Atlanta Magazine writes on its blog that Decatur CD’s annual April Fools joke put one over on about 75% of the people who read it.
Publicized in its newsletter and on its blog, Decatur CD explained that they were getting rid of all of their CDs, building a “swanky vinyl room” and transitioning to a shop that sells downloads instead of tactile music mediums.
I posted it with a ;-), because I’ll never forget the year they put one over on me, when they reported they were expanding into the Terra Mater space and turning the shop into a pub. Scared for life!
But all in good fun! Good one fellas!
From the Decatur CD blog…
They say “change is good,” and we’re banking on the truth of that statement in these coming months. Times are tough, as you know, and we’ve been duking it out with the best of ‘em these past eight years. But the music-buying public is not what it once was, and in order to survive as a doggedly independent, brick-and-mortar shop, we’re going to have to adapt to those changes, while finding a feasible way to lower our day-to-day costs.
We can’t move. Good ol’ 356 W. Ponce is our home; relocation doesn’t make sense. We can’t cut back our staff, because three people is already pretty bare bones. Frankly, we could use an extra set of hands around here sometimes, but the money just isn’t there. The only way we can feasibly save money would be to stop selling CDs.
Let that one sink in for a moment.
FM Fats writes in…
Sugarland’s new album, The Incredible Machine, was released Tuesday. As I was driving down West Ponce on my way home, who should I see walking out of Decatur CD with a vinyl copy of the album but Kristian Bush. I guess he wanted to be the first one on his block with a copy, but you would think he might have some connections for freebies.
Posing the immortal question: Will the antelope of sprawl swallow the swallow?
OK, now that I’m done amusing myself…
There’s lots of Atlanta buzz around Oryx & Crake and their debut self-titled album so this should be a pretty slammed event. More deets on the event over on Decatur CD’s blog. (Yes, King of Pops will be there. Someone inform Gutenberg. That is, if cubalibre has let him out of her basement yet.)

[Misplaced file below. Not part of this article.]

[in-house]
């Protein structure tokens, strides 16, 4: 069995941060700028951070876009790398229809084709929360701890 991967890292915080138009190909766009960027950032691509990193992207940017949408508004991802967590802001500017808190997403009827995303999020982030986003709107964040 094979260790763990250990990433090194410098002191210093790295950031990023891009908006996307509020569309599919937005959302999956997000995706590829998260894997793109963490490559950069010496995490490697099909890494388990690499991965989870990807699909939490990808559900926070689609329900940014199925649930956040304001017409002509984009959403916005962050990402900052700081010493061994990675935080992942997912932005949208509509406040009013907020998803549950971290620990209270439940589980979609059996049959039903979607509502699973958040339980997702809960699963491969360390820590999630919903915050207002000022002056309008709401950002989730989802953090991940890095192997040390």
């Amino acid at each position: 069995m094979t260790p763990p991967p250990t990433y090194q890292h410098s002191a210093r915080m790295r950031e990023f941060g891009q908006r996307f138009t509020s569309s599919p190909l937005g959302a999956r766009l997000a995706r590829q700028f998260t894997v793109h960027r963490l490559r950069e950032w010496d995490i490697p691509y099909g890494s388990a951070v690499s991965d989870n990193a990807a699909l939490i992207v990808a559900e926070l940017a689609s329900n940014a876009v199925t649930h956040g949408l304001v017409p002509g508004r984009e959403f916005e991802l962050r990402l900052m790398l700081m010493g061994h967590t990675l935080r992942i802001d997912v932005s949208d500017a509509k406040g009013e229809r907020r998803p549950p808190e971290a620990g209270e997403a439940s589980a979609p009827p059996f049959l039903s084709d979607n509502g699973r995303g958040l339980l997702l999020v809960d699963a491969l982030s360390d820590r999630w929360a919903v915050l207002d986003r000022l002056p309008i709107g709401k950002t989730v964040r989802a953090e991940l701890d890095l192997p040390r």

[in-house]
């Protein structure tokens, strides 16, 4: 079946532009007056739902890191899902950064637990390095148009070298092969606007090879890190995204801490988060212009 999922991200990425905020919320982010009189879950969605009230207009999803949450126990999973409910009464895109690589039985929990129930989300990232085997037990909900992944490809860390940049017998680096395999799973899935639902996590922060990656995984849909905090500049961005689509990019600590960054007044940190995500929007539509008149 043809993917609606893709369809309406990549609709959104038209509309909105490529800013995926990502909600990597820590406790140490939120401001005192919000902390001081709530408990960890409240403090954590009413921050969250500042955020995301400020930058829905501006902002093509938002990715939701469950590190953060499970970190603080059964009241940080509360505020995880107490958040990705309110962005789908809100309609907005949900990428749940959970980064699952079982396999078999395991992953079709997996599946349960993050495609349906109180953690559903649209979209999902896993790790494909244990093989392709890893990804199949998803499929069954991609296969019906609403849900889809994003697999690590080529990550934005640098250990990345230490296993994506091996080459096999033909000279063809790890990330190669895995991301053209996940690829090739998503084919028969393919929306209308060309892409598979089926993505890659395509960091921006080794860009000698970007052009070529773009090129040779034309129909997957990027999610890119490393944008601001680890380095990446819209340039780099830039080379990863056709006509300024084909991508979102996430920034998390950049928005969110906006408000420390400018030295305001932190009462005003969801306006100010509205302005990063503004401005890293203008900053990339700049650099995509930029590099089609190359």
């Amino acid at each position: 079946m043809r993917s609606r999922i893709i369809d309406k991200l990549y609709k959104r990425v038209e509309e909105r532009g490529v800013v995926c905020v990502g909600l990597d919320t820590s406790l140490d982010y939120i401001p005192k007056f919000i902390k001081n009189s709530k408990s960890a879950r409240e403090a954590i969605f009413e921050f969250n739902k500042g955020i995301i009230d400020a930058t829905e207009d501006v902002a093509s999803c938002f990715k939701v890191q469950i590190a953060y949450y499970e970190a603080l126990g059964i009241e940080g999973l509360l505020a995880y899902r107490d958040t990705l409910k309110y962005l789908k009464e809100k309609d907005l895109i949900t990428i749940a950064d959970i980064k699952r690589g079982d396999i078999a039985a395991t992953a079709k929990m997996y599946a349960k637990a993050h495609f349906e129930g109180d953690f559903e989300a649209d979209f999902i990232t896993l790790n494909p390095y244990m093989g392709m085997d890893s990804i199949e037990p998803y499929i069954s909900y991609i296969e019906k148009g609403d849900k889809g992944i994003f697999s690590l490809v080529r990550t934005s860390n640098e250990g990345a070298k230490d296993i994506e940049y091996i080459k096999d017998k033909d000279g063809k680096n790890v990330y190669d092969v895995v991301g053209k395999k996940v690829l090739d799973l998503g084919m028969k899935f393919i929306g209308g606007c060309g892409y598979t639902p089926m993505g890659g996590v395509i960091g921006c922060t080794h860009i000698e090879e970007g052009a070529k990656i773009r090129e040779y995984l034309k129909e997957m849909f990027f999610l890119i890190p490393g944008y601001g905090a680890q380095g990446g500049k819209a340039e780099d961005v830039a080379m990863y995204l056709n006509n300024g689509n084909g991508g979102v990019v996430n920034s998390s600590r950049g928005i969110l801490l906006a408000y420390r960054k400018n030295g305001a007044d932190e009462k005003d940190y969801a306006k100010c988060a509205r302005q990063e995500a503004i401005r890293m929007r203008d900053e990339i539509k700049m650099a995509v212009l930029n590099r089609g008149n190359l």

From the latest Decatur CD newsletter…
As you may have heard, we caused a bit of a tussle on the internet recently by speaking our mind about independent retail, Wal-Mart, Sugarland, etc. Quite a few media outlets (the AJC, L.A. Times, CMT’s blog, many others) picked up the story and the whole thing got blown a little out of proportion as far as we’re concerned. But hey, that’s the internet, is it not? Just to clear the air, Kristian Bush stopped by the store and he was a stand-up guy all around, talking with Warren for a good long while, chatting up customers, and so on. Unfortunately, due to circumstances outside of our control, we won’t be stocking the current Sugarland release. However, Kristian did propose working with Decatur CD on a little event this fall. It’ll be fun and we’ll keep you posted when we have more details.
The Chicago Tribune is the latest news agency to pick up Sugarland story. Apparently Decatur CD has touched a nerve that stretches far beyond the city limits.
How much farther can it go?
I’m hoping it’ll escalate to the point were Wal-Mart feels compelled to say something. I’m drooling with anticipation for a Decatur vs. Wal-Mart death-match.
Some Decatur stories have a certain je ne sais quoi and find themselves quickly being reported on much larger stages.
Country Music Television summarized the recent falling out and reconciliation between Decatur CD and Sugarland in a blurb…
Sugarland’s Kristian Bush visited Decatur CD record store in his hometown of Decatur, Ga., on Wednesday (Aug. 12), after a store employee criticized the duo’s exclusive distribution deal with Wal-Mart for their new CD/DVD, Live on the Inside. Decatur CD employee Warren Hudson complained on the store’s blog that by “shutting the door on independent record stores, you’re in effect shutting the door on your hometown.” Bush posted a reply on the blog entry that he would come to the store when he had a break from his tour. During his visit, he signed autographs for customers who happened to be in the store and purchased three CDs.
If there’s a moral here, it’s that criticizing celebrities is a great way to get free publicity. With that said, look forward to my critiques of various Decatur celebs attached to random initiatives I support.
For example: “Dear John Mayer, why did you write a song about an Atlanta highway (I-85) thereby promoting the stigma that our city is all highways and subdivisions? Did you not perform often in Decatur? Did we not nourish your young mind with progressive thought and a ‘shut up and be quiet’ stage? And this is how you repay us? It seems you were more than just “tempted to leave the car in drive and leave it all behind.”